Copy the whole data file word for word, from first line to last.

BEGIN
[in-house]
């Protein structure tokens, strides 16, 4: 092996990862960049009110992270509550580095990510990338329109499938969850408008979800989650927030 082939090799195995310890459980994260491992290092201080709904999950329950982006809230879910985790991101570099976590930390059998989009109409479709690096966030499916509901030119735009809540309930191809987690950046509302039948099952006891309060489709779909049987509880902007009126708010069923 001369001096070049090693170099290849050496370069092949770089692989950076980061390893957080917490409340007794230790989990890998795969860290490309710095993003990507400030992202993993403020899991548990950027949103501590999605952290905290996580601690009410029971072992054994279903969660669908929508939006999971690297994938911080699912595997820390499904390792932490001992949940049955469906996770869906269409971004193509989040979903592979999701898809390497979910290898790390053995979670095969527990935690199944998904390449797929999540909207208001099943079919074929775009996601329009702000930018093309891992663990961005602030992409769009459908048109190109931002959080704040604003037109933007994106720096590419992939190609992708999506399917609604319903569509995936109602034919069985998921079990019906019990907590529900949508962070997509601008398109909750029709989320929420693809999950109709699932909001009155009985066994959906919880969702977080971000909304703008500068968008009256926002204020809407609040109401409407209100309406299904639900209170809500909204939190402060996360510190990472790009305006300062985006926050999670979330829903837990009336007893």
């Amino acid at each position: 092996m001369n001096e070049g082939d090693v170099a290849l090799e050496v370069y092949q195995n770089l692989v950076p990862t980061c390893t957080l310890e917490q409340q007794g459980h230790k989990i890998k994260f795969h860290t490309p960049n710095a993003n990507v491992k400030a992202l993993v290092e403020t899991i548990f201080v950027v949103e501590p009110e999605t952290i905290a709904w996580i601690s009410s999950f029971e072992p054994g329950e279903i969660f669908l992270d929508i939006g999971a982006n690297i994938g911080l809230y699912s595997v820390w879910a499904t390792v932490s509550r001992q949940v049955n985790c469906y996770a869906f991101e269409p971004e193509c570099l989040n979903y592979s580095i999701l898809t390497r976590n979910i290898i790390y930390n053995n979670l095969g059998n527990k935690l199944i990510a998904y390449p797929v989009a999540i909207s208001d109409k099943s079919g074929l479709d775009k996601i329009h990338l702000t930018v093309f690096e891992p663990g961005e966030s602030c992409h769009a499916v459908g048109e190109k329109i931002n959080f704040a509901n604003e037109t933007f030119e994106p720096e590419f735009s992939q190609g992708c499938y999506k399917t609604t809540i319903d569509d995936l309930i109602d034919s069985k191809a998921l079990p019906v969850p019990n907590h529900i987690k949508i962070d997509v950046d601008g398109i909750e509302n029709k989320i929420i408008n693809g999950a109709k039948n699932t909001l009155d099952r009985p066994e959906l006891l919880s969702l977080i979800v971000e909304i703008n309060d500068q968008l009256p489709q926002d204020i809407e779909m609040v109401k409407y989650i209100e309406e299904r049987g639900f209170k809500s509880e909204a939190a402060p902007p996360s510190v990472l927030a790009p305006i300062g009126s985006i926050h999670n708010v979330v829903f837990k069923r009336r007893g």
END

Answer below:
[in-house]
């Protein structure tokens, strides 16, 4: 092996990862960049009110992270509550580095990510990338329109499938969850408008979800989650927030 082939090799195995310890459980994260491992290092201080709904999950329950982006809230879910985790991101570099976590930390059998989009109409479709690096966030499916509901030119735009809540309930191809987690950046509302039948099952006891309060489709779909049987509880902007009126708010069923 001369001096070049090693170099290849050496370069092949770089692989950076980061390893957080917490409340007794230790989990890998795969860290490309710095993003990507400030992202993993403020899991548990950027949103501590999605952290905290996580601690009410029971072992054994279903969660669908929508939006999971690297994938911080699912595997820390499904390792932490001992949940049955469906996770869906269409971004193509989040979903592979999701898809390497979910290898790390053995979670095969527990935690199944998904390449797929999540909207208001099943079919074929775009996601329009702000930018093309891992663990961005602030992409769009459908048109190109931002959080704040604003037109933007994106720096590419992939190609992708999506399917609604319903569509995936109602034919069985998921079990019906019990907590529900949508962070997509601008398109909750029709989320929420693809999950109709699932909001009155009985066994959906919880969702977080971000909304703008500068968008009256926002204020809407609040109401409407209100309406299904639900209170809500909204939190402060996360510190990472790009305006300062985006926050999670979330829903837990009336007893």
């Amino acid at each position: 092996m001369n001096e070049g082939d090693v170099a290849l090799e050496v370069y092949q195995n770089l692989v950076p990862t980061c390893t957080l310890e917490q409340q007794g459980h230790k989990i890998k994260f795969h860290t490309p960049n710095a993003n990507v491992k400030a992202l993993v290092e403020t899991i548990f201080v950027v949103e501590p009110e999605t952290i905290a709904w996580i601690s009410s999950f029971e072992p054994g329950e279903i969660f669908l992270d929508i939006g999971a982006n690297i994938g911080l809230y699912s595997v820390w879910a499904t390792v932490s509550r001992q949940v049955n985790c469906y996770a869906f991101e269409p971004e193509c570099l989040n979903y592979s580095i999701l898809t390497r976590n979910i290898i790390y930390n053995n979670l095969g059998n527990k935690l199944i990510a998904y390449p797929v989009a999540i909207s208001d109409k099943s079919g074929l479709d775009k996601i329009h990338l702000t930018v093309f690096e891992p663990g961005e966030s602030c992409h769009a499916v459908g048109e190109k329109i931002n959080f704040a509901n604003e037109t933007f030119e994106p720096e590419f735009s992939q190609g992708c499938y999506k399917t609604t809540i319903d569509d995936l309930i109602d034919s069985k191809a998921l079990p019906v969850p019990n907590h529900i987690k949508i962070d997509v950046d601008g398109i909750e509302n029709k989320i929420i408008n693809g999950a109709k039948n699932t909001l009155d099952r009985p066994e959906l006891l919880s969702l977080i979800v971000e909304i703008n309060d500068q968008l009256p489709q926002d204020i809407e779909m609040v109401k409407y989650i209100e309406e299904r049987g639900f209170k809500s509880e909204a939190a402060p902007p996360s510190v990472l927030a790009p305006i300062g009126s985006i926050h999670n708010v979330v829903f837990k069923r009336r007893g």